Get onto your computer every morning to review the news, and your energy will be gone by 8:30 a.m. Every horrible event and natural disaster is right there for you, ready to take your power away.
Here’s the deal – there’s a lot more good going on than bad. There are small favors being done and actions being taken on a minute-by-minute basis. Does it make up for the horrors of war? No. Does it stop the latest natural disaster? Doubtful.
Accepting the Things We Cannot Change
We have to save our energy for the controllables, so that we can positively impact our tiny piece of the world.
But so much of our strength is zapped by the fear of events that we might never experience. For example:
If we snap at a friend or co-worker because we’re depressed over the war in Syria, how has this improved life for anyone concerned? Can you help the war in Syria? If so, do it. If not, let it go.
The butterfly theory says that a butterfly flapping his wings in one country can cause a tornado in another. Research shows that times of great emotional turmoil are always accompanied by horrible weather. Maybe we turn that around by helping others, smiling more, criticizing each other less.
I know it sounds all Mary Poppins-ish, but it’s true. Our planet survives based on balance, and so does our emotional well-being. And don’t diss on Mary Poppins. Look how grouchy that family was before she showed up. They wouldn’t even take their medicine. 🙂
To Change the Things We Can
Whether you help a colleague at work or take time with your kids or share a positive story on Facebook, it makes a difference.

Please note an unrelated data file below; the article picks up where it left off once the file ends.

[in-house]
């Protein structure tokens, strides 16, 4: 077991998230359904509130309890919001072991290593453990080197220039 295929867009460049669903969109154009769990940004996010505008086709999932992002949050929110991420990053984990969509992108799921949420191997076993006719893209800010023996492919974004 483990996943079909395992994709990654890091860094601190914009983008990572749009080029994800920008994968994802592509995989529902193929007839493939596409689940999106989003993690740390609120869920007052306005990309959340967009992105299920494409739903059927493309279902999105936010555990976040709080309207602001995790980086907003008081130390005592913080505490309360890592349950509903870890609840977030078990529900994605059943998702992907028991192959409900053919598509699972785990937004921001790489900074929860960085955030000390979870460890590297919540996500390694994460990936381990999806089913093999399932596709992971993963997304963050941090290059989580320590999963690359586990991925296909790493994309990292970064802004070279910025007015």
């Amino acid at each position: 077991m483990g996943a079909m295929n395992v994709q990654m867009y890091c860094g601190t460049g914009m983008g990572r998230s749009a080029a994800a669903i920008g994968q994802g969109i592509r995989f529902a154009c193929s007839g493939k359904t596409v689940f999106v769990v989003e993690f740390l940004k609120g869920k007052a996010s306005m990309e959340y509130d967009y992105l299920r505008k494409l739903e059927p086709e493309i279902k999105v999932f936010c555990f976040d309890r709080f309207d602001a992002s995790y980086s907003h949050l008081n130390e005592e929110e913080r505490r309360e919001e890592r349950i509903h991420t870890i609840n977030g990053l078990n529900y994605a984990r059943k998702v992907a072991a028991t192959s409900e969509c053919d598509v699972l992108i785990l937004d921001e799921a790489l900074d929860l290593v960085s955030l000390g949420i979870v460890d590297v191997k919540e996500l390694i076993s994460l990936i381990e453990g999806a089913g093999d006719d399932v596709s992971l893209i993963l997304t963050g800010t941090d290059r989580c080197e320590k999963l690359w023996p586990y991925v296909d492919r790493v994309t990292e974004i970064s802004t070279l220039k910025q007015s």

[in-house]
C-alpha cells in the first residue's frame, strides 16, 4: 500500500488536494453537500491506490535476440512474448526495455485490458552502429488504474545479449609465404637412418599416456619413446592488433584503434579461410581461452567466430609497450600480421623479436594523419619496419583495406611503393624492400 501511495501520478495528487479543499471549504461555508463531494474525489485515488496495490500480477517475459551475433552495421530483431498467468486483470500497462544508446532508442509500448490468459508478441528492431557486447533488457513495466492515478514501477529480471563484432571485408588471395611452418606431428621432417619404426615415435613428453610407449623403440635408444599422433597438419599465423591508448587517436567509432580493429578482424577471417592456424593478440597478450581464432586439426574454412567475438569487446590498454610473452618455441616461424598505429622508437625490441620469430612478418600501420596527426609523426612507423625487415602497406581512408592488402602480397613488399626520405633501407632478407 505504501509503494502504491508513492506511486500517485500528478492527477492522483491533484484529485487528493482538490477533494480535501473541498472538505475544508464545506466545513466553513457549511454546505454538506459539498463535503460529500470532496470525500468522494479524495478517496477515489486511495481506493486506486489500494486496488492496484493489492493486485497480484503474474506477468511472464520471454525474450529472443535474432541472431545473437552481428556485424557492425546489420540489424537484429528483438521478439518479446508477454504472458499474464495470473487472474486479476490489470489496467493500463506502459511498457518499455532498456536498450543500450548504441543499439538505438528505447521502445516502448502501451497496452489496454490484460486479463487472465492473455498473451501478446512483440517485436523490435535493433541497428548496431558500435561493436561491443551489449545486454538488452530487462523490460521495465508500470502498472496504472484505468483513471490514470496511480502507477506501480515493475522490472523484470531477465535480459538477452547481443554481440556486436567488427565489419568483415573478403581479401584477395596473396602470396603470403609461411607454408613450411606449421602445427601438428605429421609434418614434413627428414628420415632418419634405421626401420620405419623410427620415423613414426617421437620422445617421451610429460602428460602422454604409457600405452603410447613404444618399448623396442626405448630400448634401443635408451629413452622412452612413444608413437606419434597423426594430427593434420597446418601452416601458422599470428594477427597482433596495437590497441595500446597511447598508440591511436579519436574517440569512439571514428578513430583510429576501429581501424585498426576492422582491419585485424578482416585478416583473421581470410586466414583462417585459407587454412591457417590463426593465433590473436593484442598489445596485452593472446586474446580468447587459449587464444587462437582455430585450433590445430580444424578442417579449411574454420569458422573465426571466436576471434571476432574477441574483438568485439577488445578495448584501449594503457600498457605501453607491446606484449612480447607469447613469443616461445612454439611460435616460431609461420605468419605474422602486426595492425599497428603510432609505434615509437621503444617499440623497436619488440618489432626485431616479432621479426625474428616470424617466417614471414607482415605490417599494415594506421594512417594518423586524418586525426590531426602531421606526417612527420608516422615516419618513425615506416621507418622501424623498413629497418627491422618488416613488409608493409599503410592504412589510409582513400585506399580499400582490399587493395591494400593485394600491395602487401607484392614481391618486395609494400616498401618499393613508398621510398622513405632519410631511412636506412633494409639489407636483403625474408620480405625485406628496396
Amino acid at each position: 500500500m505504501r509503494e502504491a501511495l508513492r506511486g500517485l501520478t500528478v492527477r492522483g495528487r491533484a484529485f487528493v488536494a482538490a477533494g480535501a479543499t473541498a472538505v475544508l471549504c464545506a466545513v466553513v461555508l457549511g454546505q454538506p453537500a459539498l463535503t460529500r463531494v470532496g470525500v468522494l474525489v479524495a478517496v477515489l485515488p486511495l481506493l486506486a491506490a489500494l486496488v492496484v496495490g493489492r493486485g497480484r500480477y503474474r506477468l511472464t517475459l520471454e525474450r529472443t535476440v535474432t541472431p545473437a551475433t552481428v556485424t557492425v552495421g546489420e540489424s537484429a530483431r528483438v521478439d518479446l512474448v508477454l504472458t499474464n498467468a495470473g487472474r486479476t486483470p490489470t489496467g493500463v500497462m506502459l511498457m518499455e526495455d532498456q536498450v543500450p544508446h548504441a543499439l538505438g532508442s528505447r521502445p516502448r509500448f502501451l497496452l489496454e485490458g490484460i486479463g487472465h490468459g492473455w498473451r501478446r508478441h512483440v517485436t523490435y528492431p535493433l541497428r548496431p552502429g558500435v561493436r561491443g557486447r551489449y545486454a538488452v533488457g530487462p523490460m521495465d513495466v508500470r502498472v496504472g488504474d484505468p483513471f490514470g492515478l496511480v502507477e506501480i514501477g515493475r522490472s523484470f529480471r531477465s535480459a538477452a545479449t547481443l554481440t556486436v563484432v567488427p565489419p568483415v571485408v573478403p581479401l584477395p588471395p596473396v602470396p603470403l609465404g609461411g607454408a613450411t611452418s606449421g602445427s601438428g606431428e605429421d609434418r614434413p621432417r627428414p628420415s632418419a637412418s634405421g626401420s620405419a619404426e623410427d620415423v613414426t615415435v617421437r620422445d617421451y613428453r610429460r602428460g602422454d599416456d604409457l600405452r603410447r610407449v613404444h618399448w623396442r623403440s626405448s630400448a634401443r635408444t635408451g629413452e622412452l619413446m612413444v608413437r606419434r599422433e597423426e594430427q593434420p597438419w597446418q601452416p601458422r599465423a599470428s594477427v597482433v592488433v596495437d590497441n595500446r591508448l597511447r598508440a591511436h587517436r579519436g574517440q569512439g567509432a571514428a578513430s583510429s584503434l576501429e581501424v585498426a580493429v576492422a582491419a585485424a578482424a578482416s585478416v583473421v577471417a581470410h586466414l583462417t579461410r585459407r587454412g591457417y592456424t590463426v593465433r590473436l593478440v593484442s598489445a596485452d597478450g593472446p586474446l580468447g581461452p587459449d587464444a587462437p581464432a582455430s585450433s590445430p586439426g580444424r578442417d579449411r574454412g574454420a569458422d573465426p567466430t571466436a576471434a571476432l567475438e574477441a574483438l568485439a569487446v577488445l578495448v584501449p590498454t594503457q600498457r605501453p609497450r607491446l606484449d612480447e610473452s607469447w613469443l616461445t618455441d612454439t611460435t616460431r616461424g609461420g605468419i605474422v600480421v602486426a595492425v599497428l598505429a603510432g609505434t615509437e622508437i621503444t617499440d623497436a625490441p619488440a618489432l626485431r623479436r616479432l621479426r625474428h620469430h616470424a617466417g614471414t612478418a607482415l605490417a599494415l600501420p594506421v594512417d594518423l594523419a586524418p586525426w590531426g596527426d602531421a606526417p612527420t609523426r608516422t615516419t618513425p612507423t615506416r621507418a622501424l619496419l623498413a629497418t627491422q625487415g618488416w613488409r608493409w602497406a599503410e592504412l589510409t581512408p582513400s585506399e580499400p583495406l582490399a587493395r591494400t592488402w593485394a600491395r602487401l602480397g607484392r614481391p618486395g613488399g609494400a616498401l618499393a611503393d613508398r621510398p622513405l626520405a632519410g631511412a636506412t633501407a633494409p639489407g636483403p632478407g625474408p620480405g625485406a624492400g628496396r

Below is a link to a wonderful story about a woman whose van was stolen (it gets better). She left her cell phone in the van, so she sent the person who stole it a message explaining her family situation and asking him to return it.
You have to read it.
Now, Change the World
Hopefully, you haven’t stolen anyone’s van, but there’s always a way to make someone’s life better.
Yesterday, I snapped at a restaurant host for no good reason. He handled it with gritted teeth. I asked to speak to his manager, and from his refusal to look at me I’m pretty sure he thought I was going to give the manager a negative report. Instead, I walked up to the manager and said, “I was rude to your host, and he handled it professionally. I just wanted to let you know that he did a good job.”
I don’t know that creating a negative situation and then trying to fix it counts, but at least I tried.
If you have a positive story about helping someone, or a situation where your day was changed by someone else’s action, please share it in the comments below.
Then let’s all power up by changing the things we can.
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